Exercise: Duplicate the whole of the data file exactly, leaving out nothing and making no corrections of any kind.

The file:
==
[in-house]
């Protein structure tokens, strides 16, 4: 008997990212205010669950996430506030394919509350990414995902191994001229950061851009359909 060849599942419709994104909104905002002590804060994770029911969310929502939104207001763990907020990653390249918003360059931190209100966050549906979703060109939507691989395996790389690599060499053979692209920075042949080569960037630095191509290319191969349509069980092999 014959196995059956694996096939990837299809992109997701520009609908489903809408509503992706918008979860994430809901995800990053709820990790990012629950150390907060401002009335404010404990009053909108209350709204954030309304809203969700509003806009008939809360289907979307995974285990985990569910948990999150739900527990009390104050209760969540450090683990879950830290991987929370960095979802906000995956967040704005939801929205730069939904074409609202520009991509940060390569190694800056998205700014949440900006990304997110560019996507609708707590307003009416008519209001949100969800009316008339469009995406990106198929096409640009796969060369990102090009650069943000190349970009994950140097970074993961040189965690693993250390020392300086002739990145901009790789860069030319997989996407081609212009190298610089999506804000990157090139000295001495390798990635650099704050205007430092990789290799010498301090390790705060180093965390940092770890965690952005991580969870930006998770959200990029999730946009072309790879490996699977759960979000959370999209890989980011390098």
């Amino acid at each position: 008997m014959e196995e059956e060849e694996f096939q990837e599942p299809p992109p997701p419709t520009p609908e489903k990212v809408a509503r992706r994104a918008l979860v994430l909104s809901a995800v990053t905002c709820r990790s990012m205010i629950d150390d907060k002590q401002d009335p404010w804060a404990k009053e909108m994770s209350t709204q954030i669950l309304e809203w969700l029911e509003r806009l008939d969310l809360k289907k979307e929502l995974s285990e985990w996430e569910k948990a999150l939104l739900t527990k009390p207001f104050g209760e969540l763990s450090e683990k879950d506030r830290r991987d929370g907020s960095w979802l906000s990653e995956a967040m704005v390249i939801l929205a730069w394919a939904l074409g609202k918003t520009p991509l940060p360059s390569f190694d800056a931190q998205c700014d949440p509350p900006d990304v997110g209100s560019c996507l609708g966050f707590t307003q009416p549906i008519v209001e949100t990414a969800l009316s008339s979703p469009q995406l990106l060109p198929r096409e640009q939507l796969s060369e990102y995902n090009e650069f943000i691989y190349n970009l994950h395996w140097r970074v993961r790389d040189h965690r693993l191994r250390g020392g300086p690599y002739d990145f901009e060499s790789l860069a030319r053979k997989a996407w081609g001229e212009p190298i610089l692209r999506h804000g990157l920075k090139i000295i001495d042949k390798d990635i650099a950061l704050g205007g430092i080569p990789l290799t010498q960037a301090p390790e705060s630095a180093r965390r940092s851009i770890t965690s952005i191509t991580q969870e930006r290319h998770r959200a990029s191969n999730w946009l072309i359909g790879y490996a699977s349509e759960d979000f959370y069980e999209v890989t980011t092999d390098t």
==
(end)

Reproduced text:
[in-house]
């Protein structure tokens, strides 16, 4: 008997990212205010669950996430506030394919509350990414995902191994001229950061851009359909 060849599942419709994104909104905002002590804060994770029911969310929502939104207001763990907020990653390249918003360059931190209100966050549906979703060109939507691989395996790389690599060499053979692209920075042949080569960037630095191509290319191969349509069980092999 014959196995059956694996096939990837299809992109997701520009609908489903809408509503992706918008979860994430809901995800990053709820990790990012629950150390907060401002009335404010404990009053909108209350709204954030309304809203969700509003806009008939809360289907979307995974285990985990569910948990999150739900527990009390104050209760969540450090683990879950830290991987929370960095979802906000995956967040704005939801929205730069939904074409609202520009991509940060390569190694800056998205700014949440900006990304997110560019996507609708707590307003009416008519209001949100969800009316008339469009995406990106198929096409640009796969060369990102090009650069943000190349970009994950140097970074993961040189965690693993250390020392300086002739990145901009790789860069030319997989996407081609212009190298610089999506804000990157090139000295001495390798990635650099704050205007430092990789290799010498301090390790705060180093965390940092770890965690952005991580969870930006998770959200990029999730946009072309790879490996699977759960979000959370999209890989980011390098």
């Amino acid at each position: 008997m014959e196995e059956e060849e694996f096939q990837e599942p299809p992109p997701p419709t520009p609908e489903k990212v809408a509503r992706r994104a918008l979860v994430l909104s809901a995800v990053t905002c709820r990790s990012m205010i629950d150390d907060k002590q401002d009335p404010w804060a404990k009053e909108m994770s209350t709204q954030i669950l309304e809203w969700l029911e509003r806009l008939d969310l809360k289907k979307e929502l995974s285990e985990w996430e569910k948990a999150l939104l739900t527990k009390p207001f104050g209760e969540l763990s450090e683990k879950d506030r830290r991987d929370g907020s960095w979802l906000s990653e995956a967040m704005v390249i939801l929205a730069w394919a939904l074409g609202k918003t520009p991509l940060p360059s390569f190694d800056a931190q998205c700014d949440p509350p900006d990304v997110g209100s560019c996507l609708g966050f707590t307003q009416p549906i008519v209001e949100t990414a969800l009316s008339s979703p469009q995406l990106l060109p198929r096409e640009q939507l796969s060369e990102y995902n090009e650069f943000i691989y190349n970009l994950h395996w140097r970074v993961r790389d040189h965690r693993l191994r250390g020392g300086p690599y002739d990145f901009e060499s790789l860069a030319r053979k997989a996407w081609g001229e212009p190298i610089l692209r999506h804000g990157l920075k090139i000295i001495d042949k390798d990635i650099a950061l704050g205007g430092i080569p990789l290799t010498q960037a301090p390790e705060s630095a180093r965390r940092s851009i770890t965690s952005i191509t991580q969870e930006r290319h998770r959200a990029s191969n999730w946009l072309i359909g790879y490996a699977s349509e759960d979000f959370y069980e999209v890989t980011t092999d390098t």